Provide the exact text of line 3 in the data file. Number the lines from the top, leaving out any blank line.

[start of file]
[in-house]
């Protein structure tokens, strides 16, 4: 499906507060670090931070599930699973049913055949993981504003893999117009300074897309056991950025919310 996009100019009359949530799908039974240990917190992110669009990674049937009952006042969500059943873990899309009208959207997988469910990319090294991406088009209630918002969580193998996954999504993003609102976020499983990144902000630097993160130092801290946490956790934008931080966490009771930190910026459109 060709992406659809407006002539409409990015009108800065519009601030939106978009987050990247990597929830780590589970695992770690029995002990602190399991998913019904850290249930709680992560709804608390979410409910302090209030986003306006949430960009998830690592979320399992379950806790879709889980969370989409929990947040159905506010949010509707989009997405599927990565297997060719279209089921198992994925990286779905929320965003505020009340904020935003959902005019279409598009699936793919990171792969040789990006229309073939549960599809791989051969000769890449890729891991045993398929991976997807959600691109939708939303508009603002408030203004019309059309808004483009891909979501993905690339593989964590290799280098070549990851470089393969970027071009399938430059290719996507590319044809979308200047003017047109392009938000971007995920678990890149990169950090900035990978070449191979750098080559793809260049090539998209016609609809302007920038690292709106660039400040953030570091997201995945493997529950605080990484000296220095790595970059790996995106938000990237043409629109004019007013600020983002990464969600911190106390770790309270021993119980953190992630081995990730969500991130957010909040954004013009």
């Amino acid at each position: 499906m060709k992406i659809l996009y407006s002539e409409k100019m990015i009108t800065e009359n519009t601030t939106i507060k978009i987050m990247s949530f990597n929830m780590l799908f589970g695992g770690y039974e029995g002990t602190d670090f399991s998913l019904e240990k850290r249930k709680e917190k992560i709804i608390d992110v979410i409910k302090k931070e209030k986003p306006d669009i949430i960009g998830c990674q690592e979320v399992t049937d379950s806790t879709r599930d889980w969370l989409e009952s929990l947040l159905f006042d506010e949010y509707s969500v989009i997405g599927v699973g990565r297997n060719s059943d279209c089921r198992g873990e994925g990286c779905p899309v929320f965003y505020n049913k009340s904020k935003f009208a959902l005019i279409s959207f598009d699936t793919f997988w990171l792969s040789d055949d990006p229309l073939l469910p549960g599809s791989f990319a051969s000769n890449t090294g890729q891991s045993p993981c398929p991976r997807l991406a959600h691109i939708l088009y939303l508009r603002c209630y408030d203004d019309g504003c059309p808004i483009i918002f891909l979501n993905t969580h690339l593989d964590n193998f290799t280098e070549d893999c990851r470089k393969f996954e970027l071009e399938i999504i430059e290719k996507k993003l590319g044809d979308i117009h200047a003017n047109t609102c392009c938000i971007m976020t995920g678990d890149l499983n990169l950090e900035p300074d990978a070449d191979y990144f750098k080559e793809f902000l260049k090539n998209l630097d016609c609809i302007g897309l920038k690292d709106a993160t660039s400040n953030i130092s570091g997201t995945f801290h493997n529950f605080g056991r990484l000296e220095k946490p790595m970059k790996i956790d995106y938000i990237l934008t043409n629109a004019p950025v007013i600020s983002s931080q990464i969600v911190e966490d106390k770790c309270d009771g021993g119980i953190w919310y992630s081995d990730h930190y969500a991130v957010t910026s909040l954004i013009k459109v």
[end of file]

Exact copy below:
């Amino acid at each position: 499906m060709k992406i659809l996009y407006s002539e409409k100019m990015i009108t800065e009359n519009t601030t939106i507060k978009i987050m990247s949530f990597n929830m780590l799908f589970g695992g770690y039974e029995g002990t602190d670090f399991s998913l019904e240990k850290r249930k709680e917190k992560i709804i608390d992110v979410i409910k302090k931070e209030k986003p306006d669009i949430i960009g998830c990674q690592e979320v399992t049937d379950s806790t879709r599930d889980w969370l989409e009952s929990l947040l159905f006042d506010e949010y509707s969500v989009i997405g599927v699973g990565r297997n060719s059943d279209c089921r198992g873990e994925g990286c779905p899309v929320f965003y505020n049913k009340s904020k935003f009208a959902l005019i279409s959207f598009d699936t793919f997988w990171l792969s040789d055949d990006p229309l073939l469910p549960g599809s791989f990319a051969s000769n890449t090294g890729q891991s045993p993981c398929p991976r997807l991406a959600h691109i939708l088009y939303l508009r603002c209630y408030d203004d019309g504003c059309p808004i483009i918002f891909l979501n993905t969580h690339l593989d964590n193998f290799t280098e070549d893999c990851r470089k393969f996954e970027l071009e399938i999504i430059e290719k996507k993003l590319g044809d979308i117009h200047a003017n047109t609102c392009c938000i971007m976020t995920g678990d890149l499983n990169l950090e900035p300074d990978a070449d191979y990144f750098k080559e793809f902000l260049k090539n998209l630097d016609c609809i302007g897309l920038k690292d709106a993160t660039s400040n953030i130092s570091g997201t995945f801290h493997n529950f605080g056991r990484l000296e220095k946490p790595m970059k790996i956790d995106y938000i990237l934008t043409n629109a004019p950025v007013i600020s983002s931080q990464i969600v911190e966490d106390k770790c309270d009771g021993g119980i953190w919310y992630s081995d990730h930190y969500a991130v957010t910026s909040l954004i013009k459109v």